Well, for those of you wondering which small provider would provide the hardware for Netflix’s digital download service, the suspense is finally over. It’s Roku, a startup better-known for making streaming music hardware. Founder Anthony Wood went over to Netflix last year to help build the digital download service, and then worked with team members brought from Roku to help create a device that consumers can hook up to their televisions (using composite or component video cables, HDMI or S-Video). Earlier this year, however, Netflix decided it didn’t want to be a proprietary hardware vendor after all, and so Wood and the team building the set-top box went back to being part of Roku again.
The Roku box gets the content from Netflix servers to the user’s television screen using the consumer’s Wi-Fi network or an Ethernet cable hooked to the box. I’ve been testing the box for the last two weeks, and with a price tag of $99 (through the Netflix and Roku web sites), I’d be tempted to buy it if only Netflix’s selection for online streaming weren’t so limited. At 10,000 items, it outsizes the existing online streaming competition, but Neflix has more than iTunes et al to battle; it’s competing against video on demand and existing DVD rentals.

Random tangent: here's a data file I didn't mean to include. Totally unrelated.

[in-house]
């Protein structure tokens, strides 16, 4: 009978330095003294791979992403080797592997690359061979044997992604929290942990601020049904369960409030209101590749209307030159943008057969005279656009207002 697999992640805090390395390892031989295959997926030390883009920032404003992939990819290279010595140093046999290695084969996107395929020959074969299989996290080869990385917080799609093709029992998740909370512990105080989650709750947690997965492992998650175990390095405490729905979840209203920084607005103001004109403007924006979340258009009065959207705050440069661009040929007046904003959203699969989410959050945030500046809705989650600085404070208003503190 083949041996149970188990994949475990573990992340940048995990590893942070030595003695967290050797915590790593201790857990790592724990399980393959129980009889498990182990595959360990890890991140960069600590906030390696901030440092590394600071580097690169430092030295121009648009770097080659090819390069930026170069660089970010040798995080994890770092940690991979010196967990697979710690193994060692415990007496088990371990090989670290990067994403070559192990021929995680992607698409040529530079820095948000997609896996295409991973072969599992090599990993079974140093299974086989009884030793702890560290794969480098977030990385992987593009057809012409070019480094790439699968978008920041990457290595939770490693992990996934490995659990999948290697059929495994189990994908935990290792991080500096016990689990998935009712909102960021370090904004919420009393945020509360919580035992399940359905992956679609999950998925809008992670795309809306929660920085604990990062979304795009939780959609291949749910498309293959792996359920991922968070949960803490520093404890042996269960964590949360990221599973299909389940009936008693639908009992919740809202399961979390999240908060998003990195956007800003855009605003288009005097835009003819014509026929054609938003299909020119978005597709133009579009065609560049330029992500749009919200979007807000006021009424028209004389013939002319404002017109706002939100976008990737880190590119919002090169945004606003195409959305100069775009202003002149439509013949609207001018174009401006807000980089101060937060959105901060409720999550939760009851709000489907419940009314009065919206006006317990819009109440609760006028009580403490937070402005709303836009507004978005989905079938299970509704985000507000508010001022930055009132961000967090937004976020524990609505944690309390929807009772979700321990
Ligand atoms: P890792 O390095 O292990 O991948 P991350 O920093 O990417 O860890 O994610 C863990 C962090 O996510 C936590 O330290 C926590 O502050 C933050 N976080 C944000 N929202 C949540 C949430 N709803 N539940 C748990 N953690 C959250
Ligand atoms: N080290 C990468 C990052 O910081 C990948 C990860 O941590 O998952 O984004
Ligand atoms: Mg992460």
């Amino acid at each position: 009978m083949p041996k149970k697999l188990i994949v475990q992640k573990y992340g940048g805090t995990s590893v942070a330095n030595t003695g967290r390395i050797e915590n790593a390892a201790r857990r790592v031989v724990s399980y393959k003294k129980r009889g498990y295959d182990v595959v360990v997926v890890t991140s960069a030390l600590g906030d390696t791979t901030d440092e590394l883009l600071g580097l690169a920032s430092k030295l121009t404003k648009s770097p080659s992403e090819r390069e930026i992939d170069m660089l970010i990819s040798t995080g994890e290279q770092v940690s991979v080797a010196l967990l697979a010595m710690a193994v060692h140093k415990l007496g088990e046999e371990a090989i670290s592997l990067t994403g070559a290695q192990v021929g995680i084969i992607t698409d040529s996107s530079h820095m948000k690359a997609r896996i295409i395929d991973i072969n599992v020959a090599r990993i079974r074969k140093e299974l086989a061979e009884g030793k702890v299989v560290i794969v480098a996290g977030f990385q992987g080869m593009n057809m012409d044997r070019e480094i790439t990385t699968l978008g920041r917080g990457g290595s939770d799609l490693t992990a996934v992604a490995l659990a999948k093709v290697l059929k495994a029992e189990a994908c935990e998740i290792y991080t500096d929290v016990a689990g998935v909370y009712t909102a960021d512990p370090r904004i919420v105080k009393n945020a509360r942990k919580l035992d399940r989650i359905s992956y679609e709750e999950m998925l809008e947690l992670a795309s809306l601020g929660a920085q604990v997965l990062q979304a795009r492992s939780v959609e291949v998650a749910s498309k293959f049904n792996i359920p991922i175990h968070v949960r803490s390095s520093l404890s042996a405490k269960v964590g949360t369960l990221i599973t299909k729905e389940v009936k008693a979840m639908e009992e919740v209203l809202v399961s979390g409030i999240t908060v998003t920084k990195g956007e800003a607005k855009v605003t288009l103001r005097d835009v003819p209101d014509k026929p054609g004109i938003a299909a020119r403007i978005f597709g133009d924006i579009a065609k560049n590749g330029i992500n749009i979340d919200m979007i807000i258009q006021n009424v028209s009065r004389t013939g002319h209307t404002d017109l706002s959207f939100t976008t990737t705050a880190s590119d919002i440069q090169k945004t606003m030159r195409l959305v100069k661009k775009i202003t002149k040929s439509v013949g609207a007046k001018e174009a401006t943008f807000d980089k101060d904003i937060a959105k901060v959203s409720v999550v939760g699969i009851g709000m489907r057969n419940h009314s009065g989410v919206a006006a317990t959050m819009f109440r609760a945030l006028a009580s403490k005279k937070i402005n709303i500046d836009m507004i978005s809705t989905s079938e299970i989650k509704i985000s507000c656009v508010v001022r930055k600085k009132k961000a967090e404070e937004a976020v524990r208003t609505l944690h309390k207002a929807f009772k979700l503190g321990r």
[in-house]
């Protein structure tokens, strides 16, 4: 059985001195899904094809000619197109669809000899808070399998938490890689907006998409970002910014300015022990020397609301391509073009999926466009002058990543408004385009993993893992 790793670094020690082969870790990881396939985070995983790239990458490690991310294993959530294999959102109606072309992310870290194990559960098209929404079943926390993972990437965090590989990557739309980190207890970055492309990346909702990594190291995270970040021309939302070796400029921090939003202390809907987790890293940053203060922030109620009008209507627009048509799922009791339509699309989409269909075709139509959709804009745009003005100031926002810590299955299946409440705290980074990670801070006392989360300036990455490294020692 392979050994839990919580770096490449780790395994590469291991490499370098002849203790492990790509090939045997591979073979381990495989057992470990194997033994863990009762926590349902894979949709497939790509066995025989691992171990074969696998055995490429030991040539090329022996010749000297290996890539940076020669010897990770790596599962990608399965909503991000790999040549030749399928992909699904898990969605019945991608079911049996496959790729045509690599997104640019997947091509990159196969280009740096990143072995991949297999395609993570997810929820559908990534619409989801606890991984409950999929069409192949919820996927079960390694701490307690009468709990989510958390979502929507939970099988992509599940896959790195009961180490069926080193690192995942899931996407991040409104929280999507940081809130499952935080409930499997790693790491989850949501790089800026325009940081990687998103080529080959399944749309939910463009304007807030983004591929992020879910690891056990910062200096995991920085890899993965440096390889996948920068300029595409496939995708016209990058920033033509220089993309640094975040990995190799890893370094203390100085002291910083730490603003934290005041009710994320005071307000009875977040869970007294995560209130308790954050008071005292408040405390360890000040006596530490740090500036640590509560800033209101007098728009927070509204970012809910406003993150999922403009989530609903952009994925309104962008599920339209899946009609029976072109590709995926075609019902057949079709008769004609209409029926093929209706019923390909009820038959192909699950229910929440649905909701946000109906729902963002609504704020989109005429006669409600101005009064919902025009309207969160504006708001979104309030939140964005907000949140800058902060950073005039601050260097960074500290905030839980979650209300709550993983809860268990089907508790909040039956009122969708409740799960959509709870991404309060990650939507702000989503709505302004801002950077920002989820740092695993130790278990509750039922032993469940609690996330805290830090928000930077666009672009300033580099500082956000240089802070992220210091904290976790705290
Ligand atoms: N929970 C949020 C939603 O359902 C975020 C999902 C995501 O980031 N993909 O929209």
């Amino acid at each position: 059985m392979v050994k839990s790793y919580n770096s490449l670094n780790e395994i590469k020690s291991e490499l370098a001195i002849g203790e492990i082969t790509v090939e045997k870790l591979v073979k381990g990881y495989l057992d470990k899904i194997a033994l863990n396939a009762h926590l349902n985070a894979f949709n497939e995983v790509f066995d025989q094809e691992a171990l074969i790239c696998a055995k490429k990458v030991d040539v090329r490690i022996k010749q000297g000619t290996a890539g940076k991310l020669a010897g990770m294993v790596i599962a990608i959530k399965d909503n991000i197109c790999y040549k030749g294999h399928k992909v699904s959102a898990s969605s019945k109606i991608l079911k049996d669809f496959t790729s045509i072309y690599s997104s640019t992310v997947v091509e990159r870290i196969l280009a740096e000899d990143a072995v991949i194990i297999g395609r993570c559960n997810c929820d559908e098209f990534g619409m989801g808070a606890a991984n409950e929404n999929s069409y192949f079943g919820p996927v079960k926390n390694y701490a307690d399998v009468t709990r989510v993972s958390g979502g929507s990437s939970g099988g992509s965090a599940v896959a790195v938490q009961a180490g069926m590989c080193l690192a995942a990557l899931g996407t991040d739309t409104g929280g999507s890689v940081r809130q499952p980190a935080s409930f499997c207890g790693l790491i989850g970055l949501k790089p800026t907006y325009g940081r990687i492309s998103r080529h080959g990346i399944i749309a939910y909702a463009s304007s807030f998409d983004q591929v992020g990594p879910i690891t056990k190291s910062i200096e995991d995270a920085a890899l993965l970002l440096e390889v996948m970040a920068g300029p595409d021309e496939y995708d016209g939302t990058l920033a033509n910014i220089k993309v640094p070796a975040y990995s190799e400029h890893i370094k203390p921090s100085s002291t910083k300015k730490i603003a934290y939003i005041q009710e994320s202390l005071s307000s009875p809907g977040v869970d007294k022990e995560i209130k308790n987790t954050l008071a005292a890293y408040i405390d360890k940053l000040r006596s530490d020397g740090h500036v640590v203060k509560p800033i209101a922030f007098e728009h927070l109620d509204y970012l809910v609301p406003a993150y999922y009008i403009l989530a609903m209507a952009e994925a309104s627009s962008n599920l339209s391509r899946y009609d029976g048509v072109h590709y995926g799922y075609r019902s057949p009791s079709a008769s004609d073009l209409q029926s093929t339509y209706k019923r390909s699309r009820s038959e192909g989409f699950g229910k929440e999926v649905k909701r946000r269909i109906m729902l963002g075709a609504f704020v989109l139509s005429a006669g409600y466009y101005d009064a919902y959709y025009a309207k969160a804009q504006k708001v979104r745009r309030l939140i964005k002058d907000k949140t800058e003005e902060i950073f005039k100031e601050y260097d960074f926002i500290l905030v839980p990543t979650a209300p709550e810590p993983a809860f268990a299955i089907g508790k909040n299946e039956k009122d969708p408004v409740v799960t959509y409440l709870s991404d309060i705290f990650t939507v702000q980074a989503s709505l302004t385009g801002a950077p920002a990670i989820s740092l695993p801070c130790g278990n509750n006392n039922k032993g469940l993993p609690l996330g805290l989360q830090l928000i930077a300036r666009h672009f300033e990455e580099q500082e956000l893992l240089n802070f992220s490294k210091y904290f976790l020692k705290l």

Tim Twerdahl, VP of consumer products for Roku, says the selection will improve, but I was disappointed to find few new releases and a bunch of the same content I’m already watching via Hulu. By the way, if Roku could make it easy for me to port my Hulu content to my TV, I’d buy it in a heartbeat. Twerdahl says they’re working on that.
Setting up the box took about 20 minutes, with most of that time spent figuring out that it wouldn’t work when plugged into my AV adapter, and the rest spent typing in the 26-digit WEP key for my Wi-Fi network. Once the box is set up, Netflix account holders simply start adding movies to their Instant Queue and watch them show up on their Netflix home screen on the TV.
Confirm the selection and then the movie begins streaming. Mine typically took 30 seconds to start playing, at a transfer rate of 2.2 Mbps. The entire movie doesn’t screen at once, but I only experienced buffering-related pauses in the action once or twice during the testing period.
The whole setup is small and fits easily into a TV cabinet. Since it’s delivered over the Internet there is some pixelation on some action scenes, which Twerdahl says is the result of the compression used by Netflix to deliver the service to PCs. For the most part, however, content looked fine on my TV.
Other than the pleasures of instant gratification, the experience had a few nice features, such as the ability to fast-forward and rewind while looking at images of the action rather than moving a slider bar.
It’s also easy to transfer the box to other TVs in the house. I liked how simple the box is to use, but like many entrants into this game, I don’t think the content justifies spending the money on hardware. But if you’re a heavy believer in Netflix and more content eventually making its way to Netflix’s online streaming service, this device may be for you.